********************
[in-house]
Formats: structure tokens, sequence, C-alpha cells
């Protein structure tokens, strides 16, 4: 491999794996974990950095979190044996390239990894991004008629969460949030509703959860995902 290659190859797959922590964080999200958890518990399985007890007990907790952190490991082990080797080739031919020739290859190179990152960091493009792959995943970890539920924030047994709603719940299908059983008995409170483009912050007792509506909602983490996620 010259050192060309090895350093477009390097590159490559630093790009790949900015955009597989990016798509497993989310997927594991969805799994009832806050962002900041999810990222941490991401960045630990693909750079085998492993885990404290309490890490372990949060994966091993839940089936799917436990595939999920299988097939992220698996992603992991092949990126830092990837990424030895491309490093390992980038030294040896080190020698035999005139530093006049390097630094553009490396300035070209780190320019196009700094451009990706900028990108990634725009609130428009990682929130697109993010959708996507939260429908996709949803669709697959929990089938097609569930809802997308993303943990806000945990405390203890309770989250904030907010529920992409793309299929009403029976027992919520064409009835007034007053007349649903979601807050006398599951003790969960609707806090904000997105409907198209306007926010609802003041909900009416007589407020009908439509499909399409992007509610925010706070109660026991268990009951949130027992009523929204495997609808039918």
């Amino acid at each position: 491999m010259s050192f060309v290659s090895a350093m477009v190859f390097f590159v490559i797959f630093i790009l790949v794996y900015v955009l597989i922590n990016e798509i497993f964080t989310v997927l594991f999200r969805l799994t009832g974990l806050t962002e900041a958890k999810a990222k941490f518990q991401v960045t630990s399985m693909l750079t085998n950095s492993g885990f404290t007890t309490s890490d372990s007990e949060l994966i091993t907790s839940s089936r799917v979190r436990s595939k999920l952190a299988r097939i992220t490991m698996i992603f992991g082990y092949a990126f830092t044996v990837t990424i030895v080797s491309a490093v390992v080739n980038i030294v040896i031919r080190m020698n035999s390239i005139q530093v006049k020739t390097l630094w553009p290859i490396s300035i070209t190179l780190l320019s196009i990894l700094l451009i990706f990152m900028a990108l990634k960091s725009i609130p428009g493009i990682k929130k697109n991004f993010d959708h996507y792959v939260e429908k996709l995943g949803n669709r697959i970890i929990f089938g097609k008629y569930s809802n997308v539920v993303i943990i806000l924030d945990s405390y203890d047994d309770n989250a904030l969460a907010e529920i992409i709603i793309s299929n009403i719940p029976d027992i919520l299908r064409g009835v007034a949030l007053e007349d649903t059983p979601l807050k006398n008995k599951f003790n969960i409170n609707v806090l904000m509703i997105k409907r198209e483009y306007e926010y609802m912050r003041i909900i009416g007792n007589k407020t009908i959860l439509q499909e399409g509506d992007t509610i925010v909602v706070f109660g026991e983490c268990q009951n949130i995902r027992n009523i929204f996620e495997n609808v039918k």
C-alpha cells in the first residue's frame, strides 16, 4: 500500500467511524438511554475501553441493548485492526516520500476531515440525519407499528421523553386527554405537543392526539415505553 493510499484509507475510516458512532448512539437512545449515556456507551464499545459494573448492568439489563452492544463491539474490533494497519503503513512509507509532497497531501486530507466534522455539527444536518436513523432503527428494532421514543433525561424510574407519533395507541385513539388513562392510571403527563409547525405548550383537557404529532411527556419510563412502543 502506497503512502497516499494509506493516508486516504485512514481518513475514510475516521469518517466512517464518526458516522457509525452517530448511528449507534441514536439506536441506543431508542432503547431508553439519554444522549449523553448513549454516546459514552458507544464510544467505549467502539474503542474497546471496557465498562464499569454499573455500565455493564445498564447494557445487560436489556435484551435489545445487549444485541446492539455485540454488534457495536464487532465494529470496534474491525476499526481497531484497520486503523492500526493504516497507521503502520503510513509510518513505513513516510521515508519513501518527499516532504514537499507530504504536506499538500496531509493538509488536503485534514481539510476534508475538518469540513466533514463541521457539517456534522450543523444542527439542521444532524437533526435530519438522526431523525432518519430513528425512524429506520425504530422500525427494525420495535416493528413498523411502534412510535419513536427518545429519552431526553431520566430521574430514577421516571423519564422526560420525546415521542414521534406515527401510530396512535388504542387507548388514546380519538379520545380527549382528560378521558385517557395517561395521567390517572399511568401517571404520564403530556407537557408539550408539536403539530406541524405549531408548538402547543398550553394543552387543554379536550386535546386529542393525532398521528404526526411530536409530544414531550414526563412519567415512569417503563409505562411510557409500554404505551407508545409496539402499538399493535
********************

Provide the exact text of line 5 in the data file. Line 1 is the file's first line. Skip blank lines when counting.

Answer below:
C-alpha cells in the first residue's frame, strides 16, 4: 500500500467511524438511554475501553441493548485492526516520500476531515440525519407499528421523553386527554405537543392526539415505553 493510499484509507475510516458512532448512539437512545449515556456507551464499545459494573448492568439489563452492544463491539474490533494497519503503513512509507509532497497531501486530507466534522455539527444536518436513523432503527428494532421514543433525561424510574407519533395507541385513539388513562392510571403527563409547525405548550383537557404529532411527556419510563412502543 502506497503512502497516499494509506493516508486516504485512514481518513475514510475516521469518517466512517464518526458516522457509525452517530448511528449507534441514536439506536441506543431508542432503547431508553439519554444522549449523553448513549454516546459514552458507544464510544467505549467502539474503542474497546471496557465498562464499569454499573455500565455493564445498564447494557445487560436489556435484551435489545445487549444485541446492539455485540454488534457495536464487532465494529470496534474491525476499526481497531484497520486503523492500526493504516497507521503502520503510513509510518513505513513516510521515508519513501518527499516532504514537499507530504504536506499538500496531509493538509488536503485534514481539510476534508475538518469540513466533514463541521457539517456534522450543523444542527439542521444532524437533526435530519438522526431523525432518519430513528425512524429506520425504530422500525427494525420495535416493528413498523411502534412510535419513536427518545429519552431526553431520566430521574430514577421516571423519564422526560420525546415521542414521534406515527401510530396512535388504542387507548388514546380519538379520545380527549382528560378521558385517557395517561395521567390517572399511568401517571404520564403530556407537557408539550408539536403539530406541524405549531408548538402547543398550553394543552387543554379536550386535546386529542393525532398521528404526526411530536409530544414531550414526563412519567415512569417503563409505562411510557409500554404505551407508545409496539402499538399493535